But they are-- one risk that we're watching is that they are quite exposed to this banking crisis. Of course, many Americans have a savings account, but financials are actually the second most held sector among US retail investors we surveyed, which is a worrying fact considering they got hit so hard this month.

DAVE BRIGGS: Also part of that data shows the holdings of crypto, which one might expect in this environment, and given the crisis we've seen there with some banks, investors fleeing that space-- not exactly what the data is telling you. Why do you think that is?

CALLIE COX: Yeah, so it's really wild. We did the survey every quarter of 10,000 global investors. And even though crypto had such a rough year last year, allocations barely changed. Retail investors' allocations barely changed. They went from about 29% in Q1 of last year to 26% of their entire portfolio this quarter.

And what that shows me is that there's a lot of hodling going on. There's a lot of holding on because we do have a lot of long term investors in crypto at the moment, especially with so much speculation being washed out. And they may not feel emboldened enough to trade or speculate a little bit more, but they believe enough in the power of the technology and in the decentralized properties, which is a big feature these days, to hold on and see where it goes.

SEANA SMITH: So, Callie, that's how the retail investor has been positioned through Q1. How should they, then, be positioned for the remainder of the year?

CALLIE COX: Well, we're turning cautious here. We put this out about a month ago, but we got a little cautious once the S&P crossed 4,000 before the banking crisis and it seemed like inflation wasn't coming under control as quickly as we thought. So right now, with the banking fears definitely top of mind and growth potentially slowing, we're encouraging customers to think about how they can turn defensive but hold on to a little risk as well. And I think that comes back to quality. It comes back to the companies that you're investing in, knowing why you're invested in them and how they make money.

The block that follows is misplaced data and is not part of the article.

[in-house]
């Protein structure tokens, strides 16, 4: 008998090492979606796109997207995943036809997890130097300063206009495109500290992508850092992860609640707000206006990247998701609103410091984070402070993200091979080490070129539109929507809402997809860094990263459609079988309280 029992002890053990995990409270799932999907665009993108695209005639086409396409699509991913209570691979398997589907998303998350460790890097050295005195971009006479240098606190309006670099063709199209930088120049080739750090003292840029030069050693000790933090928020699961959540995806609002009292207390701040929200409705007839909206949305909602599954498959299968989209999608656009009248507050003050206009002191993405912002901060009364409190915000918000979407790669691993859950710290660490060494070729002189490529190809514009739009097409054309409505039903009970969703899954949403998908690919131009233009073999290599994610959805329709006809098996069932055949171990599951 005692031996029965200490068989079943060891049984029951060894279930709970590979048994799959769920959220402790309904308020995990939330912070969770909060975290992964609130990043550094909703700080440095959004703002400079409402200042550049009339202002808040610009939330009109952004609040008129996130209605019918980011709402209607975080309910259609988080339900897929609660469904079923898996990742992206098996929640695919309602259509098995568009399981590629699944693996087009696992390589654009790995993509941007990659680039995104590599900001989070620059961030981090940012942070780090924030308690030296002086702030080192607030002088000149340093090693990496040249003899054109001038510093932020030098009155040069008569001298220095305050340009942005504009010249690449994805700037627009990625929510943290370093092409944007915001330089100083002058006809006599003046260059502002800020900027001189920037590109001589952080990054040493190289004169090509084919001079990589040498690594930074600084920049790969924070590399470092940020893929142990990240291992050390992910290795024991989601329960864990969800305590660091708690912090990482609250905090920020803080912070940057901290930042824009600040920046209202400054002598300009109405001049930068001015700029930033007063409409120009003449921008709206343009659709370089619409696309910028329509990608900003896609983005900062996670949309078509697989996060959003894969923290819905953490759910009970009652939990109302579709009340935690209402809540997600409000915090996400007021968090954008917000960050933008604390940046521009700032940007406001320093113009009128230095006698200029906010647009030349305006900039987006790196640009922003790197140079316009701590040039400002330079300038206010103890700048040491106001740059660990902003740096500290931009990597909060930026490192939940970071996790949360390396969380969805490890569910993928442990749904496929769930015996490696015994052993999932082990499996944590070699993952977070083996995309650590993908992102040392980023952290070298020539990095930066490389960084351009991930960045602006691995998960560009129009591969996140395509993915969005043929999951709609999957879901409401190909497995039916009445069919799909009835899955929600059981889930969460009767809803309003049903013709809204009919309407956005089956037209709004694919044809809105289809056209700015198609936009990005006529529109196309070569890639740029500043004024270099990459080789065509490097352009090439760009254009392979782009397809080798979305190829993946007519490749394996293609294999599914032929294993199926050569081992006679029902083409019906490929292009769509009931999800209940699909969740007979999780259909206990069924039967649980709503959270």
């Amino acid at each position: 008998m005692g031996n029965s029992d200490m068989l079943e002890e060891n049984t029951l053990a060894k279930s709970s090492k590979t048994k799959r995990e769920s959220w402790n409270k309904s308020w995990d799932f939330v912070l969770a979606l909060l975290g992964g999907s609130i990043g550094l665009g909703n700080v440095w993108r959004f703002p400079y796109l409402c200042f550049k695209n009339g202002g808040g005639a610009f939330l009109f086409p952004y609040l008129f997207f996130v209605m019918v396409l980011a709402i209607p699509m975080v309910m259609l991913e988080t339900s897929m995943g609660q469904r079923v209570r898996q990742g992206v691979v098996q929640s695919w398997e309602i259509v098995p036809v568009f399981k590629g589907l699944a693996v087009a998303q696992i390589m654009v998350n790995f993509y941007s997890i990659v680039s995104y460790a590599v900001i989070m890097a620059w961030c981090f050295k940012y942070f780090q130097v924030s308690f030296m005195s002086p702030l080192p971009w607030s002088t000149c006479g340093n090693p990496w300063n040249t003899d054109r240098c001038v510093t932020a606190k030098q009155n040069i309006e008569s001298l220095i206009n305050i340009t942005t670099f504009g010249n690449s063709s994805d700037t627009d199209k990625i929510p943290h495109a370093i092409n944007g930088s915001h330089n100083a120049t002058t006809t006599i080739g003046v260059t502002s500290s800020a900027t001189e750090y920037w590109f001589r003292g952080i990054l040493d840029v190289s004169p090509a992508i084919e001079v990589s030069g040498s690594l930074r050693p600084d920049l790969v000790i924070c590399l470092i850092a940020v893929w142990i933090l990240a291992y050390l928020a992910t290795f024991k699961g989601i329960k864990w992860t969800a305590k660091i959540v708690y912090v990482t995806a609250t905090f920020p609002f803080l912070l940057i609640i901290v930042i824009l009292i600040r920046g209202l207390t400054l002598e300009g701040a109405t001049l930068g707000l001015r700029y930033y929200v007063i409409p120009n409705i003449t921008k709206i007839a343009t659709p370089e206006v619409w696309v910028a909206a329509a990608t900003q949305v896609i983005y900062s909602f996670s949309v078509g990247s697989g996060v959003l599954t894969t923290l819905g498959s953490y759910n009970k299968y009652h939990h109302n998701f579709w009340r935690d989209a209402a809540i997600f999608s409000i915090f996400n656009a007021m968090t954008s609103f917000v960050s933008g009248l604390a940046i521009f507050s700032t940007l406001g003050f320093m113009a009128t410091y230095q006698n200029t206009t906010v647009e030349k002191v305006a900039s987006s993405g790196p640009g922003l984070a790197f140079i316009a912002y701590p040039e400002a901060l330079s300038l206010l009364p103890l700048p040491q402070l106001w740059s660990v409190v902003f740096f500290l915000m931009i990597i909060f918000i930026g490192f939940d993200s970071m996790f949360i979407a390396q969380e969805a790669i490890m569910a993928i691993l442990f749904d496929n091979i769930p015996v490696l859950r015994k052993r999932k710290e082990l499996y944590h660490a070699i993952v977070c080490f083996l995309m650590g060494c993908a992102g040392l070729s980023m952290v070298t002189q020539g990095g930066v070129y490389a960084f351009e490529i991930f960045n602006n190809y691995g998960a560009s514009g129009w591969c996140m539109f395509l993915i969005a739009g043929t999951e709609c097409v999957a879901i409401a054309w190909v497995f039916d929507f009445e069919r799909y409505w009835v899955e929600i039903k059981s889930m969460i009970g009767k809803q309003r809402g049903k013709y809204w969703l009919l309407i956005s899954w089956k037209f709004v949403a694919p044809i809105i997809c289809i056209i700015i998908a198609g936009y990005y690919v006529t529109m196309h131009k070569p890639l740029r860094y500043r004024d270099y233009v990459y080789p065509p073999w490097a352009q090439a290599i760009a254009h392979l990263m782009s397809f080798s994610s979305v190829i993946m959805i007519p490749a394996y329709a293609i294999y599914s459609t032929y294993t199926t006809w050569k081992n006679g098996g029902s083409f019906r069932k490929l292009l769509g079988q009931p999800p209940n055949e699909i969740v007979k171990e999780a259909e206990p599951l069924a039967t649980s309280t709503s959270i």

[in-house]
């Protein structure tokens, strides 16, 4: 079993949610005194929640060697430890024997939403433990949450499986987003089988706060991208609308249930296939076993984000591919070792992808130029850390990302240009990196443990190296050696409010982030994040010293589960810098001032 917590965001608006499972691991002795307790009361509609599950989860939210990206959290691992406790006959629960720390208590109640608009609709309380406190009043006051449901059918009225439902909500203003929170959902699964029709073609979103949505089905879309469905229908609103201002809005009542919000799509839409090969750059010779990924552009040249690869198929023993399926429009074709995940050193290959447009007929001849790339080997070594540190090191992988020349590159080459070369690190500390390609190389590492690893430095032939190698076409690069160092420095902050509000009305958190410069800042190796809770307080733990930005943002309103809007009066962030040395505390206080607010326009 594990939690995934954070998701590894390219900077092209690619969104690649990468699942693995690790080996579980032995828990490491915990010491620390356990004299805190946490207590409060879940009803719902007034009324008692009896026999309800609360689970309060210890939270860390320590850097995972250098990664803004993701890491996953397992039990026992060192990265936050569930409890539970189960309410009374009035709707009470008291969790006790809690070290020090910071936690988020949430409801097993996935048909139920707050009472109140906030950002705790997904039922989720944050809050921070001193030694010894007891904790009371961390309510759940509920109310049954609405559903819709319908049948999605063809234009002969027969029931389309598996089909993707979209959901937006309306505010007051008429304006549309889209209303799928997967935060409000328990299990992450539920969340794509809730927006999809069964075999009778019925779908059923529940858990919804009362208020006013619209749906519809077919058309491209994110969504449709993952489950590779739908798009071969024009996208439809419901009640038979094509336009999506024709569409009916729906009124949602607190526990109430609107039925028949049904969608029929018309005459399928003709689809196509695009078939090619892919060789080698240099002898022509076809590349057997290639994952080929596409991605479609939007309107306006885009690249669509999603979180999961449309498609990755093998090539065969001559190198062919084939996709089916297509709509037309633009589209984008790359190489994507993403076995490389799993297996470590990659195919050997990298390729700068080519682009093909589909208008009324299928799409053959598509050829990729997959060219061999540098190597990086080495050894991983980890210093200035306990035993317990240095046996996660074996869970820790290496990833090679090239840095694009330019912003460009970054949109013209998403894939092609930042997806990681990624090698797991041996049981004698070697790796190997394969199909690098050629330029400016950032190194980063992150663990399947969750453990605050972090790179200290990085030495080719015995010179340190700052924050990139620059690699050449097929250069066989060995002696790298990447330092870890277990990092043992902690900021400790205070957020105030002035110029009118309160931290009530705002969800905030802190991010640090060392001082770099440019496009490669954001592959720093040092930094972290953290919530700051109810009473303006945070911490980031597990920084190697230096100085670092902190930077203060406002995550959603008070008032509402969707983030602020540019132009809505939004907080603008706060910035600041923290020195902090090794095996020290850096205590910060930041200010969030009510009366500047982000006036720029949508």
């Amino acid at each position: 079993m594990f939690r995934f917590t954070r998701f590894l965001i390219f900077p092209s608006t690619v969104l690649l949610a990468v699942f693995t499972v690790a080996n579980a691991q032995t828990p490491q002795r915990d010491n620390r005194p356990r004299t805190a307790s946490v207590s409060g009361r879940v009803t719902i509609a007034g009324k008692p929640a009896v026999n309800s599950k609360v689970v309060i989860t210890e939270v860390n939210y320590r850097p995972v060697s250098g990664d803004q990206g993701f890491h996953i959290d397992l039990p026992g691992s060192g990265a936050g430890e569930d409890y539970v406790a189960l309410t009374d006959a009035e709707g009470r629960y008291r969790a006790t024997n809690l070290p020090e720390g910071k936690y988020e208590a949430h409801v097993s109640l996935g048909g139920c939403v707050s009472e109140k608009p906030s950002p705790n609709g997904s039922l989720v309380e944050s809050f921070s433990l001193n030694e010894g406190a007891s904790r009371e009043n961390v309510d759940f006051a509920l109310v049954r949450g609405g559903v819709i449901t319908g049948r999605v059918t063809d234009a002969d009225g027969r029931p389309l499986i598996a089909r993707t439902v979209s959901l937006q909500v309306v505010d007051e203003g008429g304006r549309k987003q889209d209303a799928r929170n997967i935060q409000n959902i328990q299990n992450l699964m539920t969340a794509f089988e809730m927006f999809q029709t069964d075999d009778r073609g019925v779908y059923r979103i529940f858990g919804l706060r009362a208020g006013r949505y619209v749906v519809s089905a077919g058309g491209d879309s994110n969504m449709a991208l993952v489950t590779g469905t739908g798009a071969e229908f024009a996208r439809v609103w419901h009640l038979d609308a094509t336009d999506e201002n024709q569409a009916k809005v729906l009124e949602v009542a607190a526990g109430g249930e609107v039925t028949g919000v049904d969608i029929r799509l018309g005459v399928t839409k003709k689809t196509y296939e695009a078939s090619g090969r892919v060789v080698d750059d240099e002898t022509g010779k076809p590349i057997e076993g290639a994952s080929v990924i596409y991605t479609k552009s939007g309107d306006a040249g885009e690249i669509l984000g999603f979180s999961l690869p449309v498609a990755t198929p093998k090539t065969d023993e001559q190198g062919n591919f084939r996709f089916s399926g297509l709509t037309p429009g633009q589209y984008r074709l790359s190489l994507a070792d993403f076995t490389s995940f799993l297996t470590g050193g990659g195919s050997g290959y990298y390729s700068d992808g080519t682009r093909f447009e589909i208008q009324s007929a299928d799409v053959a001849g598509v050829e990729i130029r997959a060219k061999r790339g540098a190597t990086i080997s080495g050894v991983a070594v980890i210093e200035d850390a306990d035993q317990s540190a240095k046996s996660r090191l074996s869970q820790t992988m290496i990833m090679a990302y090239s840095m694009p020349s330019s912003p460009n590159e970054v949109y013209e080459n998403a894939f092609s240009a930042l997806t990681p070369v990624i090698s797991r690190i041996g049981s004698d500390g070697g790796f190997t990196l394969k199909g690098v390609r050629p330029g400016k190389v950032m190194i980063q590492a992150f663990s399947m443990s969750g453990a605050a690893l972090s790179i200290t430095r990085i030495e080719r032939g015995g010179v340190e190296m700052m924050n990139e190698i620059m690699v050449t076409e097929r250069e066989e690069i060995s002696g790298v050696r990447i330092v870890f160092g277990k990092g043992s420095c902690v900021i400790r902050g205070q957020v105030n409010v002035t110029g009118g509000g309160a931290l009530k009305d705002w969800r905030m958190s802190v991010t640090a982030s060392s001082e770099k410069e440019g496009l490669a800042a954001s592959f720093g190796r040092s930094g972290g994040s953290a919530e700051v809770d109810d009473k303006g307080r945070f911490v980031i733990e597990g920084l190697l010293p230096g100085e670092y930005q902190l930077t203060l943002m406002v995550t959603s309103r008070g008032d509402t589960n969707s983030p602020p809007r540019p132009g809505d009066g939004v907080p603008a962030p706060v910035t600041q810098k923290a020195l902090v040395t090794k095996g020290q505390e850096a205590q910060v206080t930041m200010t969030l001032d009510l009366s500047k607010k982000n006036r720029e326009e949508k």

DAVE BRIGGS: But you also got some data on job security. And what did you find out in that regard?

CALLIE COX: So this was another interesting part of the survey we did. So we asked retail investors how confident they feel about a number of things-- the economy, their living standards, their job security, their investments. And we got a few interesting tidbits this time around, but the one that jumped out to me is just how confident investors are in their job security.

And it makes a lot of sense. You look at the job market and it's still incredibly strong. It's one of the reasons why the Fed is still feeling inclined to hike here, because it's a bit out of balance. But for me, for the Fed to cut rates to be worried about a recession, we really need to see some evidence of breaking down within the job market.

Obviously, I don't want that to happen. Best case scenario is the Fed can get inflation down without roiling the job market. But for now, that's where I'm looking when I think about where markets could go from here.

SEANA SMITH: Callie, do you think you'll see any sign of that in next week's report?

CALLIE COX: I think it's too early to tell if you think that the banking headlines could cause some growth scare. I really do think it's too early to tell. Layoffs are still quite low. We may see some tightening credit standards, but that could take some time to work through the economy. I don't see any indication that hiring has slowed down, but that doesn't mean the trend can't change over the next few months.

SEANA SMITH: Callie Cox, always great to hear from you. Thanks so much.